These are exciting times for smaller paddlers. For many years the Australian market neglected to cater adequately for these paddlers, offering only wide, stable short kayaks (erroneously thinking women need wider kayaks so they wouldn’t feel unstable), or smaller versions of large kayaks. Both options were still way too big and cumbersome for smaller paddlers to handle.
Expedition Kayaks recently added a new kayak and ski to their range for the lighter weight paddler. Alongside the already popular Valley Avocet LV, there is now the Tiderace Xcite-S sea kayak and the Think ‘Eze’ Ski. Like the two Valley kayaks, these new additions to the range are specifically designed for the smaller paddler. Not just ‘cut down’ versions of their bigger siblings. All these craft are carefully designed - narrow where you plant the paddle, ergonomic seating, efficient hull designs, reasonable water line length to ensure good forward speed, and in the case of the kayaks the smaller design allows a comfortable fit in the cockpit, easier edging for manouevering strokes and rolling and, with good sea manners on the open water, and still with enough room to pack your gear for overnight trips.
Whilst I have never been a proponent of ski paddling, I couldn’t resist a test paddle of the new Think ‘Eze’ ski when Rob brought it home on his roof a couple of weeks ago. It is shiny and slim, and light enough for me to get on and off the roof of my car on my own, and, after a few paddles on Sydney Harbour in genuine 20 knot winds, I was impressed to say the least. After a few anxious moments on launching, I adapted quickly to the feel of the both the ski and the wing paddle. Into the wind and across the wind I felt pretty much in control, and the ski was going quick. Then it was time to turn around and catch a few runners home. After a few unsettling moments I realized I could make this craft go fast, with little effort. A few days later I was out on it again.
Last week the Tiderace container arrived at the EK warehouse and inside was the new Tiderace Xcite-S. Having sat in so many ‘small’ sea kayaks over the years, I never really know what to expect but I was ‘Xcited’ when the box was opened to reveal that the Xcite-S was another genuine small person’s kayak. Tiderace have the formula right – comfortable fit in the cockpit, cockpit combing height just above my hips, the kayak moves easily when I want to edge, the deck is narrow where I want to plant the paddle for an efficient forward stroke, it has a decent waterline length for speed, enough rocker to ensure ease of turning, and of course all the usual excellent features of its larger relatives. I took it out for a paddle on the weekend, and it was everything I hoped it would be – comfortable, narrow foredeck, tracks well, turns easily, rolls exceptionally well and is more stable than its narrow beam would indicate. Another winner!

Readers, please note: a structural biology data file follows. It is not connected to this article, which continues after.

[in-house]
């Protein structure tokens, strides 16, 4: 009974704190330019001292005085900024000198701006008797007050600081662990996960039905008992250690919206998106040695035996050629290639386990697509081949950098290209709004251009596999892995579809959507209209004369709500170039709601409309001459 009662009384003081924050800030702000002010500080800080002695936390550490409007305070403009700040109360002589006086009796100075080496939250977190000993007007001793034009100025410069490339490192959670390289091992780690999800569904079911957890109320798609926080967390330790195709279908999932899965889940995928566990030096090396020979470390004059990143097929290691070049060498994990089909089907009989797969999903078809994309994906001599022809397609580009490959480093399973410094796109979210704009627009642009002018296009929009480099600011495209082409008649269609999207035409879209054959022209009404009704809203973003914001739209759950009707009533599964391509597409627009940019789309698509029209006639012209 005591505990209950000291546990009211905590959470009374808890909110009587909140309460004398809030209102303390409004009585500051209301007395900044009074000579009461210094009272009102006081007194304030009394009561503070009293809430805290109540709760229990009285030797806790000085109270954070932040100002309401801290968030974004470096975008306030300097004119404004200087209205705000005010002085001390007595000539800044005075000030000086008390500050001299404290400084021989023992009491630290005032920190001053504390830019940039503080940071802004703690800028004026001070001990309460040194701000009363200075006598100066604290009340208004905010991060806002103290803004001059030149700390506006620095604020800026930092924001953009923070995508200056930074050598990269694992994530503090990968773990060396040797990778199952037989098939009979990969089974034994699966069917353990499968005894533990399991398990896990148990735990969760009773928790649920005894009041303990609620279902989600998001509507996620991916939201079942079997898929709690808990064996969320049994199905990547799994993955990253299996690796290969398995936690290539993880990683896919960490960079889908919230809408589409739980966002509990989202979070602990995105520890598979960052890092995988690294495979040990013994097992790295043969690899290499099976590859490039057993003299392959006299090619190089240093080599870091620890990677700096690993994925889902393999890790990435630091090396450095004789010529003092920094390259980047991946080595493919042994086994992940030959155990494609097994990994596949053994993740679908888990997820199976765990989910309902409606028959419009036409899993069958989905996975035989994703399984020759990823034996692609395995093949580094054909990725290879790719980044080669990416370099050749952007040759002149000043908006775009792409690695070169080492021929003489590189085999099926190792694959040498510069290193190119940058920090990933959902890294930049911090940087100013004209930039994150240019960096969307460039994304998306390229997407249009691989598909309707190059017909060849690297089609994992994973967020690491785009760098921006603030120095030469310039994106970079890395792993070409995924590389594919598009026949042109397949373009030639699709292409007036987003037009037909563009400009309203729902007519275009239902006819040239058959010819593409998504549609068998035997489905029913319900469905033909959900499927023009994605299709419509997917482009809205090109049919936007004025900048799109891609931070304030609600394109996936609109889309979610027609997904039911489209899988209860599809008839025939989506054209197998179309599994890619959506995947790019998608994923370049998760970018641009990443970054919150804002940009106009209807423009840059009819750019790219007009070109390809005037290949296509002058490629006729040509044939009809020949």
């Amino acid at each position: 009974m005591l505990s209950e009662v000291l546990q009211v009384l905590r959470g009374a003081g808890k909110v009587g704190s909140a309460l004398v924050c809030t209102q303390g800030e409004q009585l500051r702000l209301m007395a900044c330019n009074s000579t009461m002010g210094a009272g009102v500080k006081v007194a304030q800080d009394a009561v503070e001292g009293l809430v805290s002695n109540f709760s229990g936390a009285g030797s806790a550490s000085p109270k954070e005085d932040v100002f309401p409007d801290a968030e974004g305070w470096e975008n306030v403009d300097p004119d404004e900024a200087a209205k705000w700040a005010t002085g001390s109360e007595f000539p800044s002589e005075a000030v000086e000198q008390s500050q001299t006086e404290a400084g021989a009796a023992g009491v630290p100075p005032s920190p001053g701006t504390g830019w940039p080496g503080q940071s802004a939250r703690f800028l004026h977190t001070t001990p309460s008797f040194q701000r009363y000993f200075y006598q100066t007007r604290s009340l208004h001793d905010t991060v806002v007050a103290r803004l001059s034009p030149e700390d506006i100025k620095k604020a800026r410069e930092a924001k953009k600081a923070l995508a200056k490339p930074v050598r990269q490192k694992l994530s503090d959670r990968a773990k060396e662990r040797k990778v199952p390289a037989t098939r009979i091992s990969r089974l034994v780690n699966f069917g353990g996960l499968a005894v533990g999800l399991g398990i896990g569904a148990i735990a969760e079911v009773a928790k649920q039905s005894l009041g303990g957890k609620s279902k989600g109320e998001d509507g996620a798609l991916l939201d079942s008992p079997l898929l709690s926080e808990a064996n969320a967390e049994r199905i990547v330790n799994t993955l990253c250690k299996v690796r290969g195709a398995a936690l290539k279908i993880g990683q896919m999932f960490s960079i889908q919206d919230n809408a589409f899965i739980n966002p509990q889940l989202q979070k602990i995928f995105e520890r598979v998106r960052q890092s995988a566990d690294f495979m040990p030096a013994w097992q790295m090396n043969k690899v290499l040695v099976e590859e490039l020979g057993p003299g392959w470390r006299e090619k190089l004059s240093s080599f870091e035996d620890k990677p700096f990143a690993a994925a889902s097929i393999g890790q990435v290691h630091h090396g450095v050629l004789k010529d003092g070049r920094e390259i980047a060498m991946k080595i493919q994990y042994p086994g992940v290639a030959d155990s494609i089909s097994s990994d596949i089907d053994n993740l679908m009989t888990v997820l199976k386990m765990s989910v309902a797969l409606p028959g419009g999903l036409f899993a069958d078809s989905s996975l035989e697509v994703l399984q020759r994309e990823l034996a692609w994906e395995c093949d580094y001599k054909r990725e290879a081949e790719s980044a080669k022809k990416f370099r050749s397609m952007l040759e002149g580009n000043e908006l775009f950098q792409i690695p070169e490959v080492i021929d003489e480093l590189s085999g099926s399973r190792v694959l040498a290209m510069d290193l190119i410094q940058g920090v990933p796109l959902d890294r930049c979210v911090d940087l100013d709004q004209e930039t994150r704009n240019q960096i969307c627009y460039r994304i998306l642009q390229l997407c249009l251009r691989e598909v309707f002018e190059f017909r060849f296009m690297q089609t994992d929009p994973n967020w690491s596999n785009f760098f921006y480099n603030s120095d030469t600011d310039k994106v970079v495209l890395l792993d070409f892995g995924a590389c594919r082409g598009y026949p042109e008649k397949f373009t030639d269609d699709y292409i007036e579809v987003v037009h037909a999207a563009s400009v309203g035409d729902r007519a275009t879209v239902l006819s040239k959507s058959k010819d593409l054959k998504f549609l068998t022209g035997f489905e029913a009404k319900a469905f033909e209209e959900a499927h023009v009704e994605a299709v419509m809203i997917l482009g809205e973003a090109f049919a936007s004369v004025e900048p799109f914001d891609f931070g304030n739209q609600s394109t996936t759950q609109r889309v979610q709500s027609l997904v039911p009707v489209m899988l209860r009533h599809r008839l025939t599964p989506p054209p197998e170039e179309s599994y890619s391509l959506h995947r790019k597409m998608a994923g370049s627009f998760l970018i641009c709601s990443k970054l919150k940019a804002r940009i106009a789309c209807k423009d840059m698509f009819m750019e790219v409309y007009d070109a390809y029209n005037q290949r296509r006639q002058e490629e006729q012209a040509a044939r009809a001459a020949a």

Tiderace have also just released the new Pace 17S; I think the market will benefit from the addition of a smaller fast sea-touring kayak in the high performance range for longer expeditions.
Last time a penned a review I was inundated with requests from paddlers asking to buy my personal kayaks. So before anyone hits the send button I am not selling. I love my Avocet LV. The Pace 17S certainly fits more gear for the overnight and extended trips; and the Avocet LV makes a great day boat and instructor’s kayak with its nimble responsiveness, ease of maneuvering and quick turn of speed when managing a group but then with access to the whole EK demo fleet I don’t have to sell my favourites to enjoy these new additions!
At last the leading designers and manufacturers are starting to take the under 65kilogram paddler seriously and provide them with real sea kayaks that they can use in real conditions. Small boats really do make a big difference - just ask any kayaker who paddles one.